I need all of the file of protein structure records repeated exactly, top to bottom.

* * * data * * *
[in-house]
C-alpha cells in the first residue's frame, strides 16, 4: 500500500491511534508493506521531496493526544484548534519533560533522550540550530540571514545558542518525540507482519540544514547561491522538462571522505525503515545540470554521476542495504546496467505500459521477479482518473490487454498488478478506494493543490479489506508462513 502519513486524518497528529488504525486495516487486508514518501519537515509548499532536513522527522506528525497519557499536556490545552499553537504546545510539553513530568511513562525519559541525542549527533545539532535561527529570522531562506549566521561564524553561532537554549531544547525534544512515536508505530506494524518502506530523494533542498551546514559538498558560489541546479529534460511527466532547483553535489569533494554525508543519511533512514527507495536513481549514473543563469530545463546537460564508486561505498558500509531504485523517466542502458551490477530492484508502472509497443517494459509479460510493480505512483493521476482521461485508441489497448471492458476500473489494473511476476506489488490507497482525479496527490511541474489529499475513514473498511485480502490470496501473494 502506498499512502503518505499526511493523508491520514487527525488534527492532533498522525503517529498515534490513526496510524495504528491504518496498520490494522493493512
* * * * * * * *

[in-house]
C-alpha cells in the first residue's frame, strides 16, 4: 500500500491511534508493506521531496493526544484548534519533560533522550540550530540571514545558542518525540507482519540544514547561491522538462571522505525503515545540470554521476542495504546496467505500459521477479482518473490487454498488478478506494493543490479489506508462513 502519513486524518497528529488504525486495516487486508514518501519537515509548499532536513522527522506528525497519557499536556490545552499553537504546545510539553513530568511513562525519559541525542549527533545539532535561527529570522531562506549566521561564524553561532537554549531544547525534544512515536508505530506494524518502506530523494533542498551546514559538498558560489541546479529534460511527466532547483553535489569533494554525508543519511533512514527507495536513481549514473543563469530545463546537460564508486561505498558500509531504485523517466542502458551490477530492484508502472509497443517494459509479460510493480505512483493521476482521461485508441489497448471492458476500473489494473511476476506489488490507497482525479496527490511541474489529499475513514473498511485480502490470496501473494 502506498499512502503518505499526511493523508491520514487527525488534527492532533498522525503517529498515534490513526496510524495504528491504518496498520490494522493493512